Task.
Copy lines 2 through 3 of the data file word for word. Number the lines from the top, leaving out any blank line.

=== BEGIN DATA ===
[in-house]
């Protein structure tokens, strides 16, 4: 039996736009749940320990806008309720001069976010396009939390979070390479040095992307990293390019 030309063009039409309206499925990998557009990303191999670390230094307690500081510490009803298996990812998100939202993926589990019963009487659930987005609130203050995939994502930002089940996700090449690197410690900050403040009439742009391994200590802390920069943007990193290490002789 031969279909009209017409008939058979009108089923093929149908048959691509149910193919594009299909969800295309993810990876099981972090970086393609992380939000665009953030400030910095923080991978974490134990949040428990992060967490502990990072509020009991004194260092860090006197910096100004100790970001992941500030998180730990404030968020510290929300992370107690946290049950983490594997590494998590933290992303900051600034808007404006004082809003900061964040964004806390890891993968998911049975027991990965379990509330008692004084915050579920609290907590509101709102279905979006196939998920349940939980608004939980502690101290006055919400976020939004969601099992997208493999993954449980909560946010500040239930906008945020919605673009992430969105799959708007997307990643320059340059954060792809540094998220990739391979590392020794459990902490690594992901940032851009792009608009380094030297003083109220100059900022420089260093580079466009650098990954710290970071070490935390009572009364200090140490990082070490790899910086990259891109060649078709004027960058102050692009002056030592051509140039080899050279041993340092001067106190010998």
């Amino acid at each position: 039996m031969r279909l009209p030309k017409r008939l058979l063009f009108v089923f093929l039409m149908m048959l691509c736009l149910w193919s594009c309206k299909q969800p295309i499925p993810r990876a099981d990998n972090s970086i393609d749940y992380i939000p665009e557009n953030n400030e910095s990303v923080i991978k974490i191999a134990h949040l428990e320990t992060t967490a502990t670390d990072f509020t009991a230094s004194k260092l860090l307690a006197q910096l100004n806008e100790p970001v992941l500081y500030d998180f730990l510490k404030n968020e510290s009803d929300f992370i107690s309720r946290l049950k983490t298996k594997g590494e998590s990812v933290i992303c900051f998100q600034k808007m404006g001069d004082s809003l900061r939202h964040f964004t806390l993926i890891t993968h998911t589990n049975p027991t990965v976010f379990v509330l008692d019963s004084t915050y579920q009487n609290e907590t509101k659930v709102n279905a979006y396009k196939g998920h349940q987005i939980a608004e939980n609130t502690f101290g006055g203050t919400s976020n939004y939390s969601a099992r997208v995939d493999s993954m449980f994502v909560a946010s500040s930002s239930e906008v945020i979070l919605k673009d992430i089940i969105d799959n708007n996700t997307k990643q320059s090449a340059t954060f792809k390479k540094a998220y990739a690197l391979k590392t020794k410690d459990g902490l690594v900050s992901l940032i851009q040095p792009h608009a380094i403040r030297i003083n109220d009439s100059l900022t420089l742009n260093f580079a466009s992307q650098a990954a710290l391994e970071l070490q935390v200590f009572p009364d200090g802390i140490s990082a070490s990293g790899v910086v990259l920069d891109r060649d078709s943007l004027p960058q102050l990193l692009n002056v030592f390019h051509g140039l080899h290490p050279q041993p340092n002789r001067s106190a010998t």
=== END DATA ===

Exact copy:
């Protein structure tokens, strides 16, 4: 039996736009749940320990806008309720001069976010396009939390979070390479040095992307990293390019 030309063009039409309206499925990998557009990303191999670390230094307690500081510490009803298996990812998100939202993926589990019963009487659930987005609130203050995939994502930002089940996700090449690197410690900050403040009439742009391994200590802390920069943007990193290490002789 031969279909009209017409008939058979009108089923093929149908048959691509149910193919594009299909969800295309993810990876099981972090970086393609992380939000665009953030400030910095923080991978974490134990949040428990992060967490502990990072509020009991004194260092860090006197910096100004100790970001992941500030998180730990404030968020510290929300992370107690946290049950983490594997590494998590933290992303900051600034808007404006004082809003900061964040964004806390890891993968998911049975027991990965379990509330008692004084915050579920609290907590509101709102279905979006196939998920349940939980608004939980502690101290006055919400976020939004969601099992997208493999993954449980909560946010500040239930906008945020919605673009992430969105799959708007997307990643320059340059954060792809540094998220990739391979590392020794459990902490690594992901940032851009792009608009380094030297003083109220100059900022420089260093580079466009650098990954710290970071070490935390009572009364200090140490990082070490790899910086990259891109060649078709004027960058102050692009002056030592051509140039080899050279041993340092001067106190010998």
């Amino acid at each position: 039996m031969r279909l009209p030309k017409r008939l058979l063009f009108v089923f093929l039409m149908m048959l691509c736009l149910w193919s594009c309206k299909q969800p295309i499925p993810r990876a099981d990998n972090s970086i393609d749940y992380i939000p665009e557009n953030n400030e910095s990303v923080i991978k974490i191999a134990h949040l428990e320990t992060t967490a502990t670390d990072f509020t009991a230094s004194k260092l860090l307690a006197q910096l100004n806008e100790p970001v992941l500081y500030d998180f730990l510490k404030n968020e510290s009803d929300f992370i107690s309720r946290l049950k983490t298996k594997g590494e998590s990812v933290i992303c900051f998100q600034k808007m404006g001069d004082s809003l900061r939202h964040f964004t806390l993926i890891t993968h998911t589990n049975p027991t990965v976010f379990v509330l008692d019963s004084t915050y579920q009487n609290e907590t509101k659930v709102n279905a979006y396009k196939g998920h349940q987005i939980a608004e939980n609130t502690f101290g006055g203050t919400s976020n939004y939390s969601a099992r997208v995939d493999s993954m449980f994502v909560a946010s500040s930002s239930e906008v945020i979070l919605k673009d992430i089940i969105d799959n708007n996700t997307k990643q320059s090449a340059t954060f792809k390479k540094a998220y990739a690197l391979k590392t020794k410690d459990g902490l690594v900050s992901l940032i851009q040095p792009h608009a380094i403040r030297i003083n109220d009439s100059l900022t420089l742009n260093f580079a466009s992307q650098a990954a710290l391994e970071l070490q935390v200590f009572p009364d200090g802390i140490s990082a070490s990293g790899v910086v990259l920069d891109r060649d078709s943007l004027p960058q102050l990193l692009n002056v030592f390019h051509g140039l080899h290490p050279q041993p340092n002789r001067s106190a010998t």